Before HUXMAN, MURRAH and PICKETT, Circuit Judges.
Appellants, trustees, for the heirs of the lessor under a producing oil and gas lease, brought this action against the lessee, Samedan Oil Corporation, a Delaware corporation, for partial cancellation of the lease, alleging a breach of the implied covenant for further development. Diversity of citizenship and the requisite amount in controversy being present, jurisdiction was properly invoked under 28 U.S.C.A. § 1332.
The lease in question, covering forty acres in Carter County, Oklahoma, was executed September 1, 1933, for a term of three years and as long thereafter as oil or gas or either of them "is or can be produced".In August 1936, the lessee drilled a well on the northwest ten acres of the forty acre tract, and obtained production in paying quantities. A second producing well was completed June 1, 1945, on the southeast ten acres. No other wells have been drilled since 1945.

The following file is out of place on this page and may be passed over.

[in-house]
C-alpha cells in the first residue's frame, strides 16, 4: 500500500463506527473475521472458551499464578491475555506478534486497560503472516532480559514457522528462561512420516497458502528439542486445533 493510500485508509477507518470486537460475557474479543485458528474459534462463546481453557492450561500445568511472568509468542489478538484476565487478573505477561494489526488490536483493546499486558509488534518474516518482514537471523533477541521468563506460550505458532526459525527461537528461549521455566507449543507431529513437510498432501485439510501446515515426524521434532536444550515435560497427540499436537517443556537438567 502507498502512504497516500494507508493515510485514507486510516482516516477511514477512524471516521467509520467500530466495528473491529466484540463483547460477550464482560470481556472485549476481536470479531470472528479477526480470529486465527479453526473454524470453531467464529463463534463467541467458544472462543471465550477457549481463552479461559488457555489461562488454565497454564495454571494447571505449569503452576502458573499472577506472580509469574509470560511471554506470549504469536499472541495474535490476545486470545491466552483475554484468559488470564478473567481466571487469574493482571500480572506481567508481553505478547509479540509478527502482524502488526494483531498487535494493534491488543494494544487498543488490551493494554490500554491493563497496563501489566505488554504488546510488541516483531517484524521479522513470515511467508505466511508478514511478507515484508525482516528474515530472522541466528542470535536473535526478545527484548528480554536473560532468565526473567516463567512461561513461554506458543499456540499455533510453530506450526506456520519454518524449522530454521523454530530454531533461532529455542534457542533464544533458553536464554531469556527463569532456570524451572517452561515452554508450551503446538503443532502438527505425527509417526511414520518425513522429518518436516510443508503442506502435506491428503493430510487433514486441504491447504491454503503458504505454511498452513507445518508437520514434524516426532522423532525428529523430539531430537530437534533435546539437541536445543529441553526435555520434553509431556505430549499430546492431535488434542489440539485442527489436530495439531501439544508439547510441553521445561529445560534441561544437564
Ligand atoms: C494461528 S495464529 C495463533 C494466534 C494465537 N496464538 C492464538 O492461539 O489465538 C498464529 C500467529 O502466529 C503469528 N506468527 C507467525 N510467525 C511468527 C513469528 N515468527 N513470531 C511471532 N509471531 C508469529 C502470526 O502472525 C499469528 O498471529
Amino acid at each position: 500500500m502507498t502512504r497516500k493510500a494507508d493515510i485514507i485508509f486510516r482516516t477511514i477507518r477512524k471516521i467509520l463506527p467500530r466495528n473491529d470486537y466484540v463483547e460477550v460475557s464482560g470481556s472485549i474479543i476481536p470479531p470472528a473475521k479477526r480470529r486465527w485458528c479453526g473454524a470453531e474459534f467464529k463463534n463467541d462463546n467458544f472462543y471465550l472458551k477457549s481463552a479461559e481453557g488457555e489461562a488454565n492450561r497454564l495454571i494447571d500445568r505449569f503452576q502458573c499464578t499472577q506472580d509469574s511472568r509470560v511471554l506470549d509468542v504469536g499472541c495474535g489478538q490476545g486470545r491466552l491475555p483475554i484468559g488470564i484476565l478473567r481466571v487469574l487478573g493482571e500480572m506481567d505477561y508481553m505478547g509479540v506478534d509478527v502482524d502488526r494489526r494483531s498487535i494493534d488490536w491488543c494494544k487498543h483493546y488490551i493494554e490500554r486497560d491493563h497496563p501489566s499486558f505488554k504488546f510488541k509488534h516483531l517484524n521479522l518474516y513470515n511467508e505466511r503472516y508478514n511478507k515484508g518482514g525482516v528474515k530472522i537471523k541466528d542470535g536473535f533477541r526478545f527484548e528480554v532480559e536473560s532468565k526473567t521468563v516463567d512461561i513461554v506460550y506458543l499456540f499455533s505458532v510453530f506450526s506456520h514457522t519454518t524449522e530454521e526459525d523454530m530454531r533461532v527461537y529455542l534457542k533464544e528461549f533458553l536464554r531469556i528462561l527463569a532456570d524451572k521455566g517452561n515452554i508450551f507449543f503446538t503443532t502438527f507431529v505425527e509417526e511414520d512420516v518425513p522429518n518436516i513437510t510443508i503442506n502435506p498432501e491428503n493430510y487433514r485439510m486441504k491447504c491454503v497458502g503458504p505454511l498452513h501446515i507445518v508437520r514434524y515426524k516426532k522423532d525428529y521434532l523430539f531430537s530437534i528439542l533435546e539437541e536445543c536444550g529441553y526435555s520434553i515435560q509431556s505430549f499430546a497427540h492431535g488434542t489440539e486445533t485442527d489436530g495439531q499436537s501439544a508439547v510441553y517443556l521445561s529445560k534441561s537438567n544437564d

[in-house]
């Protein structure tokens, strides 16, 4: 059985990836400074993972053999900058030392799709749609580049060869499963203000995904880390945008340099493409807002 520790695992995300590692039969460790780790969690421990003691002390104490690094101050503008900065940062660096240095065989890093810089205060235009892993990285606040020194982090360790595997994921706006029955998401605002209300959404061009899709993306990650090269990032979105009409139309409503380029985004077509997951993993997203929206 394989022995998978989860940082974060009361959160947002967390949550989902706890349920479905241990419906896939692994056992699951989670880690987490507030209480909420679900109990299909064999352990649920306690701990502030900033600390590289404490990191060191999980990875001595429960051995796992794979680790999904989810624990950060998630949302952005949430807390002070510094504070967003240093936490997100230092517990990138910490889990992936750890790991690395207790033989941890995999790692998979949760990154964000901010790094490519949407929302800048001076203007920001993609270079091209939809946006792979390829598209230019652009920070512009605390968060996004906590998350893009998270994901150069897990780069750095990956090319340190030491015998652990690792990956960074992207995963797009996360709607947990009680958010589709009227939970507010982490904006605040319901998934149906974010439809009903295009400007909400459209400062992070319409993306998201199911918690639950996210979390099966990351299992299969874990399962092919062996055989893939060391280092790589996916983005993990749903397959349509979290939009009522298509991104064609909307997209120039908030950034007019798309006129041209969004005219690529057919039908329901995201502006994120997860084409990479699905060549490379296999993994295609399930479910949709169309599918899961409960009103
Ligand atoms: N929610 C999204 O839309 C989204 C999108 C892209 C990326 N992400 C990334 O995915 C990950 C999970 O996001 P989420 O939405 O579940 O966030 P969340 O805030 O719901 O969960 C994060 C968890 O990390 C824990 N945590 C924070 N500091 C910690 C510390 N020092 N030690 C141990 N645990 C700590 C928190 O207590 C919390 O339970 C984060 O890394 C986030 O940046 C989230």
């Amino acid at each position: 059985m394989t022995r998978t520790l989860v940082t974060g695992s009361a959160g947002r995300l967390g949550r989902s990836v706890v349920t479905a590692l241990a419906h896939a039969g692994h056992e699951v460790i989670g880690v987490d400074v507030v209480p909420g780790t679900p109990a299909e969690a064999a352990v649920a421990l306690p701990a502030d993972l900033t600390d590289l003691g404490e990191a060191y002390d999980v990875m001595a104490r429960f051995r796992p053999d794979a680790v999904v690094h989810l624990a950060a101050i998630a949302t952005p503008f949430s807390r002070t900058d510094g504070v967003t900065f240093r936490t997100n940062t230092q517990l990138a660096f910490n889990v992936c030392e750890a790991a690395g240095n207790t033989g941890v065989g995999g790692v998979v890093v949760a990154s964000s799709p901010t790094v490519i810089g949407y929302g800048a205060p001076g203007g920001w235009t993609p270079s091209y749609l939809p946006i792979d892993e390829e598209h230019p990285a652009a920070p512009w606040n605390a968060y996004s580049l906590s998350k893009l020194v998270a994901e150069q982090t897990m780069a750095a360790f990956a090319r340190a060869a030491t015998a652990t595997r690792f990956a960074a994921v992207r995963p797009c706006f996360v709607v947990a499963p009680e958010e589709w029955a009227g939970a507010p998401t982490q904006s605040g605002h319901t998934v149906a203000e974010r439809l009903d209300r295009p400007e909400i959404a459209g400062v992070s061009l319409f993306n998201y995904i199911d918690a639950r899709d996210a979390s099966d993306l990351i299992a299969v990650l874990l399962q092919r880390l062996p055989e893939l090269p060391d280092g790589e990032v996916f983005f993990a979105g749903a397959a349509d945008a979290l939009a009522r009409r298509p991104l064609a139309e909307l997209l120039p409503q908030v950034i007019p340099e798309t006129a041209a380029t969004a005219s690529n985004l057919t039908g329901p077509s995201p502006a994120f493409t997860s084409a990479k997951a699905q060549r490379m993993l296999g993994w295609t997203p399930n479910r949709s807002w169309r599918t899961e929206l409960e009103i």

In November 1949, the lessors notified the lessee that unless "adequate development" was commenced within 60 days, suit would be filed to cancel the undeveloped portions of the lease for failure to diligently develop the same. When no wells were commenced within the 60 day period, this suit was brought to cancel the lease on the two undrilled ten acre tracts.
The trial court held that "an ordinary prudent operator, having in mind the best interest of the lessor and the lessee, would not have drilled other wells on the premises, other than those drilled by the Samedan Oil Corporation." Cancellation was denied and the lessors have appealed.